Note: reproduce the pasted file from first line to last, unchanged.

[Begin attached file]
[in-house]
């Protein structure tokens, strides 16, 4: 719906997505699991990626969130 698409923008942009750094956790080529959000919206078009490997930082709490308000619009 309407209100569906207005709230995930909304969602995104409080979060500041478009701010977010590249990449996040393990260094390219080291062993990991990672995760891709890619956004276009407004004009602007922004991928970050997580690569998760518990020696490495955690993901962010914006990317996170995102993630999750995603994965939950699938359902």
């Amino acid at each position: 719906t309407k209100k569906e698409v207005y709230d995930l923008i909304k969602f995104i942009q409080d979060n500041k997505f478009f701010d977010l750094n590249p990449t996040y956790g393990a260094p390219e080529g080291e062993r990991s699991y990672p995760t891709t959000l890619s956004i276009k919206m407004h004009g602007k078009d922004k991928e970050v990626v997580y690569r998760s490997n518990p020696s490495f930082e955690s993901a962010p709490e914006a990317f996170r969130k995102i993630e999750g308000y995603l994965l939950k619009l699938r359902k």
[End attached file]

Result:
[in-house]
């Protein structure tokens, strides 16, 4: 719906997505699991990626969130 698409923008942009750094956790080529959000919206078009490997930082709490308000619009 309407209100569906207005709230995930909304969602995104409080979060500041478009701010977010590249990449996040393990260094390219080291062993990991990672995760891709890619956004276009407004004009602007922004991928970050997580690569998760518990020696490495955690993901962010914006990317996170995102993630999750995603994965939950699938359902």
């Amino acid at each position: 719906t309407k209100k569906e698409v207005y709230d995930l923008i909304k969602f995104i942009q409080d979060n500041k997505f478009f701010d977010l750094n590249p990449t996040y956790g393990a260094p390219e080529g080291e062993r990991s699991y990672p995760t891709t959000l890619s956004i276009k919206m407004h004009g602007k078009d922004k991928e970050v990626v997580y690569r998760s490997n518990p020696s490495f930082e955690s993901a962010p709490e914006a990317f996170r969130k995102i993630e999750g308000y995603l994965l939950k619009l699938r359902k």